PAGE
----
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Broward College Board appoints DeSantis ally as new interim president

Henry Mack is interviewed for the Broward College interim President position at the Fort Lauderdale campus on Tuesday. Mack is an education lobbyist, a former Broward College administrator, a former state education chancellor.
Amy Beth Bennett / South Florida Sun Sentinel
The Broward College Board of Trustees voted Tuesday to appoint Henry Mack III as the acting president of the school, the state's second-largest public college. He had served as the college’s associate dean for Academic Affairs from 2014-2018 and as an Associate Vice President from 2018-2019.

The Broward College Board of Trustees voted Tuesday to appoint Henry Mack III as the acting president of the school, the state's second-largest public college.

“This is my home. This is where I was born and raised. So the idea that I would come back and serve the community that I love is really, on the one hand exciting but also really humbling,“ Mack said.

He had served as the college’s associate dean for Academic Affairs from 2014-2018 and as an Associate Vice President from 2018-2019.

In 2019, Gov. Ron DeSantis appointed Mack to serve as chancellor of the Florida Department of Education. He then moved up to senior chancellor before becoming a lobbyist last June for the Southern Group-Florida, specializing on education issues.

Mack is rejoining Broward College following the abrupt resignation of former president Gregory Haile. He cited changes to the Board of Trustees — four of the five members were appointed by DeSantis — as his reason for leaving.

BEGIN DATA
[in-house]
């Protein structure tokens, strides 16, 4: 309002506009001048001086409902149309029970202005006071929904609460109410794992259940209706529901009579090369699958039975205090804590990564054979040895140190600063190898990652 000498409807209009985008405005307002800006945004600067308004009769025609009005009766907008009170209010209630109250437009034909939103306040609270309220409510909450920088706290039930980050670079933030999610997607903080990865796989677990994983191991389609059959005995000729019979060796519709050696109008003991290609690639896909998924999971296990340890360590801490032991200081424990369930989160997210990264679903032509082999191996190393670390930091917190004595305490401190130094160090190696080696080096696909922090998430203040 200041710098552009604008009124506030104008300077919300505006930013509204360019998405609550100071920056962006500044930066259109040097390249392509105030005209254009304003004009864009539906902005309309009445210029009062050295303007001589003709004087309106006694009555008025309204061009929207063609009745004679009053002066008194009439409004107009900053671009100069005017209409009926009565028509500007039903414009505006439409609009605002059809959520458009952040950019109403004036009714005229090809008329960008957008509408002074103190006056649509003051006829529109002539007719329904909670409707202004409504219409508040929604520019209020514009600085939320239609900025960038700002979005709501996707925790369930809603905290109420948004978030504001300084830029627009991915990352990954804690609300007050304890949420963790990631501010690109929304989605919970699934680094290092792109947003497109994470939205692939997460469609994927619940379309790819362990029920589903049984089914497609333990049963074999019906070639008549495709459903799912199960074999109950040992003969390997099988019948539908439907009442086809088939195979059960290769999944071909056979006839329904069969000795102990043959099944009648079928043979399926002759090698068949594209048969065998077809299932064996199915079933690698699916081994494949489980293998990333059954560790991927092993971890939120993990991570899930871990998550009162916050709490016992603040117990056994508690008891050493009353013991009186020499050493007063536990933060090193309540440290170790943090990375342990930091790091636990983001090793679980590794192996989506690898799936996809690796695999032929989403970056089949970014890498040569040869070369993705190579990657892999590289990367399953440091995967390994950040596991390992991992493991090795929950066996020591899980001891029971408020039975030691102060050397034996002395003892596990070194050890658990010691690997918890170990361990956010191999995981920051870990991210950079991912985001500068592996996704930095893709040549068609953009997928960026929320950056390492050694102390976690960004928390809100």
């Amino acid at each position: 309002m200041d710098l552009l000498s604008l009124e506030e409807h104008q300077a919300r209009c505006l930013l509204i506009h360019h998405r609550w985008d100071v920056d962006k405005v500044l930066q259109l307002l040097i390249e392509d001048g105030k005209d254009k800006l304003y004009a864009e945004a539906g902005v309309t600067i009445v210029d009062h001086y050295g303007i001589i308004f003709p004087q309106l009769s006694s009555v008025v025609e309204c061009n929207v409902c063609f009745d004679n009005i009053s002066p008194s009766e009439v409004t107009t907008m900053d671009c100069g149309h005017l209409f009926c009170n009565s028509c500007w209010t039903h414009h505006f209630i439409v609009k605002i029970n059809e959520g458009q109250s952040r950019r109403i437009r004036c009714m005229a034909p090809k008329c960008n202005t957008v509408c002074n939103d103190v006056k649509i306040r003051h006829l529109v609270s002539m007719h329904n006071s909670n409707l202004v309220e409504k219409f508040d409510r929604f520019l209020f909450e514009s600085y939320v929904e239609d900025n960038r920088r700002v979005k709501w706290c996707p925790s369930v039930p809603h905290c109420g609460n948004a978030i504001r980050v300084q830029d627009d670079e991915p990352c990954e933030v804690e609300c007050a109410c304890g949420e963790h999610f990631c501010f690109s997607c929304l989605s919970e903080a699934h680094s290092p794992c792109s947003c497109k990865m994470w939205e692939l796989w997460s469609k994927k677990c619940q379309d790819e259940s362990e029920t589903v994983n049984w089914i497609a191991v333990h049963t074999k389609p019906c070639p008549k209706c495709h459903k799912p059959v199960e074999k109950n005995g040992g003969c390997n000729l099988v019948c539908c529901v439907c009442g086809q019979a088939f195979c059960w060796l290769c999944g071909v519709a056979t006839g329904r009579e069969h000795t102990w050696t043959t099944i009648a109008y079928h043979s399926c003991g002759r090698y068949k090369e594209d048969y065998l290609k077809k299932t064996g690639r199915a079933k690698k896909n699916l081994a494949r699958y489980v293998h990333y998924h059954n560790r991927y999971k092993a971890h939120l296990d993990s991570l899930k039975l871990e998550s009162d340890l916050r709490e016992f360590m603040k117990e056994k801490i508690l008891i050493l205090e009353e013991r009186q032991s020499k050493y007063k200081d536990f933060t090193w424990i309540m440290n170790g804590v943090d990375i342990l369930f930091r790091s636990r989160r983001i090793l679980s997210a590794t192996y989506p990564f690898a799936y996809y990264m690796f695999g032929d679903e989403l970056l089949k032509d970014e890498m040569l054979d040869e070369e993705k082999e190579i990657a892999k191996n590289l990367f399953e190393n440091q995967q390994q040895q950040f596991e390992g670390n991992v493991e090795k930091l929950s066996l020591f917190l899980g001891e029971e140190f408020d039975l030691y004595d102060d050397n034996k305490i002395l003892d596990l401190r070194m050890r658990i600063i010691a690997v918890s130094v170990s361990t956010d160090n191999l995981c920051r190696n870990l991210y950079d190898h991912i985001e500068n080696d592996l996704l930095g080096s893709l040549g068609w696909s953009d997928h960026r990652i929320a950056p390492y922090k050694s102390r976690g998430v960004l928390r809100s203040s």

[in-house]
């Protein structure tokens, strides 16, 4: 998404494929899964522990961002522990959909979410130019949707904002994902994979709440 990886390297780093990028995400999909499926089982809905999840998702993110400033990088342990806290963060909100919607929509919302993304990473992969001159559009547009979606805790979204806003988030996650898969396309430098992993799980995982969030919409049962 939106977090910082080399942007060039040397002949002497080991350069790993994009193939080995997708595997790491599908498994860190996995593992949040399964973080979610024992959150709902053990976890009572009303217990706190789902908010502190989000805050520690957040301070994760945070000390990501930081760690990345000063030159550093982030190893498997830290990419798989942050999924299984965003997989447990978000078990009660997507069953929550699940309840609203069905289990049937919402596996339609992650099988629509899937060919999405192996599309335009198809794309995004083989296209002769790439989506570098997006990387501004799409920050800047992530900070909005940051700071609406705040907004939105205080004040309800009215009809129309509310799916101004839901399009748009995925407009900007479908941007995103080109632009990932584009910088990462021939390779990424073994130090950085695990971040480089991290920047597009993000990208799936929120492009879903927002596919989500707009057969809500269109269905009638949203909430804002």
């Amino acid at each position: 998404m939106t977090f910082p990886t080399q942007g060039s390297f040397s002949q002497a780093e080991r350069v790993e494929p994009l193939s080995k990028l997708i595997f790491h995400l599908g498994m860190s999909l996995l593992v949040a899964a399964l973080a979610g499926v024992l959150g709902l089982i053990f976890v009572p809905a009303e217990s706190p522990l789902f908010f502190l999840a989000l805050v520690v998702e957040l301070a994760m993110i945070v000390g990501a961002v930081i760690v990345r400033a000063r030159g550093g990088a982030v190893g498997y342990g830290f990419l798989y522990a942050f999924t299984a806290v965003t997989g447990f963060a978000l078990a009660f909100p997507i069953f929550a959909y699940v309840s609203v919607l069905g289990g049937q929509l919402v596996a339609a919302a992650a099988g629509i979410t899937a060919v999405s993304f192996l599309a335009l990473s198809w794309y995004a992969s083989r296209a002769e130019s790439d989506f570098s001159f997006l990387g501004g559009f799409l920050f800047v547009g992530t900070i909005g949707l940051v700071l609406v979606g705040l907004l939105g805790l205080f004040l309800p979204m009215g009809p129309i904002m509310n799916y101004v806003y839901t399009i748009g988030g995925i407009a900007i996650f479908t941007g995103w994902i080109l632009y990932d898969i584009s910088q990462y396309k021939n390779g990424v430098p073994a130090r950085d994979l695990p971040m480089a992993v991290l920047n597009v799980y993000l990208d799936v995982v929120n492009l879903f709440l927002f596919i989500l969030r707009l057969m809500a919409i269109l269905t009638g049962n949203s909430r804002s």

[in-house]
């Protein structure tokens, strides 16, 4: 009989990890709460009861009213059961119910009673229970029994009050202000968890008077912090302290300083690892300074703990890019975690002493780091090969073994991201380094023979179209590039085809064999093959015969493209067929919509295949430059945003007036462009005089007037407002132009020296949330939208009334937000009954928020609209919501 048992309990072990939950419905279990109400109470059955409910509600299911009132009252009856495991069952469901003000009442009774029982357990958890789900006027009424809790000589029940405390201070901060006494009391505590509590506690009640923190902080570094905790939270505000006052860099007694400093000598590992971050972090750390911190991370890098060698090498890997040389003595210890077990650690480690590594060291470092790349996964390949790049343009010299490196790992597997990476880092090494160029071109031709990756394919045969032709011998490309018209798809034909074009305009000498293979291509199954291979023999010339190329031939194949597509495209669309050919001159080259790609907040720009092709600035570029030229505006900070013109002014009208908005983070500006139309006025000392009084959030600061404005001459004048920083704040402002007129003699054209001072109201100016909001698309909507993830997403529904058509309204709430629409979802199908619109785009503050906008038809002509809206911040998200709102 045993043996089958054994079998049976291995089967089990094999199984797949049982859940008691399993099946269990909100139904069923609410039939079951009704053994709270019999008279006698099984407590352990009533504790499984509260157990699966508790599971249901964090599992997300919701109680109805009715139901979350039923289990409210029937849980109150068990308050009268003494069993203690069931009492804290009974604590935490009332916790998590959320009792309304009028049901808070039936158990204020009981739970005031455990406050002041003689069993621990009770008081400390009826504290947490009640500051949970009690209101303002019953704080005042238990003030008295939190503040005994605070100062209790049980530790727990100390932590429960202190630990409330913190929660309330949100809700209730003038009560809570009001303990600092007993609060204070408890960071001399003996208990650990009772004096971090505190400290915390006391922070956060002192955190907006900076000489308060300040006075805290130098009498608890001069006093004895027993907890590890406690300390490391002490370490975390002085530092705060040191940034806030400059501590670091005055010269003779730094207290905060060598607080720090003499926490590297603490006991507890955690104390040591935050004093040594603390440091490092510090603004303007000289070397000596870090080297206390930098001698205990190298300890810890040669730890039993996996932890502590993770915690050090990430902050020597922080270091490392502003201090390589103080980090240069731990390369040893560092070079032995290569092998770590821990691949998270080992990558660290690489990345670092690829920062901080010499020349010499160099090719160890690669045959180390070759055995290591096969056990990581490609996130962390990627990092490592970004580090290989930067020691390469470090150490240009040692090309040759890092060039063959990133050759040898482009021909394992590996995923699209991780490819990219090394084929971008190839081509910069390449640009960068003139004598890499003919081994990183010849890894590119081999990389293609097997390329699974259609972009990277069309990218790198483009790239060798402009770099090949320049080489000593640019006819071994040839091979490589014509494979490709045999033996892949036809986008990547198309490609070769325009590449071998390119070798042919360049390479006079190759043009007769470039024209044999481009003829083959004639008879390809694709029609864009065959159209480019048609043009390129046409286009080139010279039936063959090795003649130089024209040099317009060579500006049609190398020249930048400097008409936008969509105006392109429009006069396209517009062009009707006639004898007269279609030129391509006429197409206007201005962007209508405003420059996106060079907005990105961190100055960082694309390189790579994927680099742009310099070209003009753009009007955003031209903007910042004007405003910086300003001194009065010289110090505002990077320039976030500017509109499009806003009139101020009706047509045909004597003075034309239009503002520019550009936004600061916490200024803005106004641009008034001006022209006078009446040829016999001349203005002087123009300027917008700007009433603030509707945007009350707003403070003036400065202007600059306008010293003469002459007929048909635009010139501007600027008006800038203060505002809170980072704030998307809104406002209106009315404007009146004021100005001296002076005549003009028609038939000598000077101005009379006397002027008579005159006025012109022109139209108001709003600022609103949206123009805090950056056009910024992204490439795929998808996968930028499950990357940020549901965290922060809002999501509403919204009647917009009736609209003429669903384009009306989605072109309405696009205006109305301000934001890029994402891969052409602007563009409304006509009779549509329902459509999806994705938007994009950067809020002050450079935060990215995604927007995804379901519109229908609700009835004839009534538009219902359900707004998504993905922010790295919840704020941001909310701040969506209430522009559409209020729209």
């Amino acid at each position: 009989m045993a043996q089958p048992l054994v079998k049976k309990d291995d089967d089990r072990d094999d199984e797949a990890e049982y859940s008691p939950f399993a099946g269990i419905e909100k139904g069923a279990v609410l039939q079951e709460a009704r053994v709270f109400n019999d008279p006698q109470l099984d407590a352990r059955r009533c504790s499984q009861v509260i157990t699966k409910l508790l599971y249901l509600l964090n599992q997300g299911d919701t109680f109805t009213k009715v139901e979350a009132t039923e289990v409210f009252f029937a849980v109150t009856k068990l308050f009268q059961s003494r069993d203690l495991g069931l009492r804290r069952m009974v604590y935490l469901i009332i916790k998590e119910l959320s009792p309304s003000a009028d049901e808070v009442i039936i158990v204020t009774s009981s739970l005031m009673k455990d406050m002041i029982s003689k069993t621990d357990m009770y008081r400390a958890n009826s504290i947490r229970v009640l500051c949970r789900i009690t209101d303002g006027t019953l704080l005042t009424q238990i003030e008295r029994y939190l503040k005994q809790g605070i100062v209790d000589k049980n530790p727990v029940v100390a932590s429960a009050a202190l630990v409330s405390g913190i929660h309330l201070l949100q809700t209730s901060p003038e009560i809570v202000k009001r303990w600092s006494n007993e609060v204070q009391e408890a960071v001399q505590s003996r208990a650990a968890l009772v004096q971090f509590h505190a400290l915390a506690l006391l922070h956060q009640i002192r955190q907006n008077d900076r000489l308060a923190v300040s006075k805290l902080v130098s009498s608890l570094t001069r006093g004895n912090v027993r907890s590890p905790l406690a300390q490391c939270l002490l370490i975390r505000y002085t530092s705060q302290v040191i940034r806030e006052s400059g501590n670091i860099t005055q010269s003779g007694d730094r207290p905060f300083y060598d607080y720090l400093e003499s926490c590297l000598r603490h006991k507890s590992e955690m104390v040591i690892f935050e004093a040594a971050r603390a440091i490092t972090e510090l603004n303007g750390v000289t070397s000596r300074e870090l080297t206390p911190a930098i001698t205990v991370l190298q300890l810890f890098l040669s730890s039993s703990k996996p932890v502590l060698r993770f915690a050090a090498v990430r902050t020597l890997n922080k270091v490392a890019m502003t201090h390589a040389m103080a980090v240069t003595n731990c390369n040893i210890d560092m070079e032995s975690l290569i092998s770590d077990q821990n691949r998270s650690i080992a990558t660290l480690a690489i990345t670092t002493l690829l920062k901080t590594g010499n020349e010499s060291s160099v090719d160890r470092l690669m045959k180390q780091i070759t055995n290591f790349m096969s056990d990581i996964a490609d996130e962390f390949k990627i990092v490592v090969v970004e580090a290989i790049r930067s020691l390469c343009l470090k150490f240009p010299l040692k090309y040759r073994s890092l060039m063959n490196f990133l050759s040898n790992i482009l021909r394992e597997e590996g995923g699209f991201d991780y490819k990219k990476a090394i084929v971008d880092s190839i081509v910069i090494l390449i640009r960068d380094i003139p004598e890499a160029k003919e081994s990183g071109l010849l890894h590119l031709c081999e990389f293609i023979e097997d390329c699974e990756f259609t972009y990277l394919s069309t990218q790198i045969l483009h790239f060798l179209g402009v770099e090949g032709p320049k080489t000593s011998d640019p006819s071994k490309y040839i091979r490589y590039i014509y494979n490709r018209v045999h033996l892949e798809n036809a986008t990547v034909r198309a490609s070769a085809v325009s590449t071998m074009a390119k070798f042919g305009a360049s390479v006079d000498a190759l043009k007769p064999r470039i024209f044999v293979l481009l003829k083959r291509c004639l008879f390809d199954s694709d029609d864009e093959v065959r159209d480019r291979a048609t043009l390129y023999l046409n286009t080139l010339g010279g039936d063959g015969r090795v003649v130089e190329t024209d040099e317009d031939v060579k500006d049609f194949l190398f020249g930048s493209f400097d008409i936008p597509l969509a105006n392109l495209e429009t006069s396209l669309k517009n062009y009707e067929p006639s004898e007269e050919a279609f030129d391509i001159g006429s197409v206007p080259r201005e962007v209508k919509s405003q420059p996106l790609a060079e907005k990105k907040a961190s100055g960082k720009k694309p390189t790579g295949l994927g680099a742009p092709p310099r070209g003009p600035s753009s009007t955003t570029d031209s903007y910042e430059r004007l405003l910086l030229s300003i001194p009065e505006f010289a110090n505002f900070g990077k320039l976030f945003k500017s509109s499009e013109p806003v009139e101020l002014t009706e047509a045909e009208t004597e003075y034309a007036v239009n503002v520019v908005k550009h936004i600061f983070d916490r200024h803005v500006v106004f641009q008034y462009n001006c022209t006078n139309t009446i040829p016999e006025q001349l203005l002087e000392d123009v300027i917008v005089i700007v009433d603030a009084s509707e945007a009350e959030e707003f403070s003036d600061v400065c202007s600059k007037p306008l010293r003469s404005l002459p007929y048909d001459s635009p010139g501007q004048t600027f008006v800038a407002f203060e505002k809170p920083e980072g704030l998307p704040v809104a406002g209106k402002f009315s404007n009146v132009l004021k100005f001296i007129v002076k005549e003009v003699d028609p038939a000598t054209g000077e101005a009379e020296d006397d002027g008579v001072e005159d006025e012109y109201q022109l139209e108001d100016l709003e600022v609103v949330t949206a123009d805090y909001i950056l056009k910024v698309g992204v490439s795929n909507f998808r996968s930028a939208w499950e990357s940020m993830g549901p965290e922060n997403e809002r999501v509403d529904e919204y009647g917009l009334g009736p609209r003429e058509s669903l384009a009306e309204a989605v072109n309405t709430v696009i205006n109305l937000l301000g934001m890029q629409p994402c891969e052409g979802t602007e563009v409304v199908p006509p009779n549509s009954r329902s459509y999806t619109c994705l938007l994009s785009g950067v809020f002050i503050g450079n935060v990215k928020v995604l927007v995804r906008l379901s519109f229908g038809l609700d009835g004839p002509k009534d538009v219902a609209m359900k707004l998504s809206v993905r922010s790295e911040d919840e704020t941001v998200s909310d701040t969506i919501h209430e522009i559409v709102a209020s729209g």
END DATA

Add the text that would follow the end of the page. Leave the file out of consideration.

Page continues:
As acting president, Mack faces major challenges. The college is facing a 28% drop in student enrollment; a fight to secure funding from Tallahassee; and, whether to bring back athletic programs dropped during the pandemic.

“I do not want to merely be an interim solution to problems that exist. But… position the college for long-term viability,” Mack told the board during his interview. He later confirmed he would seek a permanent appointment to the job.

Another looming issue: Broward College is about to go through accreditation from the Southern Association of Colleges and Schools Commission on Colleges — an organization DeSantis has criticized in recent months.

READ MORE: Broward College trustees accept President Gregory Haile's resignation

In June, DeSantis lambasted the organization for having too much authority and no accountability. He filed a lawsuit against the Biden administration for what he said was allowing higher education accreditation groups to "threaten" the status of state universities without oversight.

Mack said the organization "has had a monopoly on institutions and has to some extent over-exerted its authority."

"I would say that that's horrible for innovation and freedom at the local level,“ he added.

Yet another contentious issue for Mack is low faculty morale, due to low pay and poor communication between administrators and faculty, according to members of the faculty senate who spoke during Tuesday’s meeting.

Tallahassee connections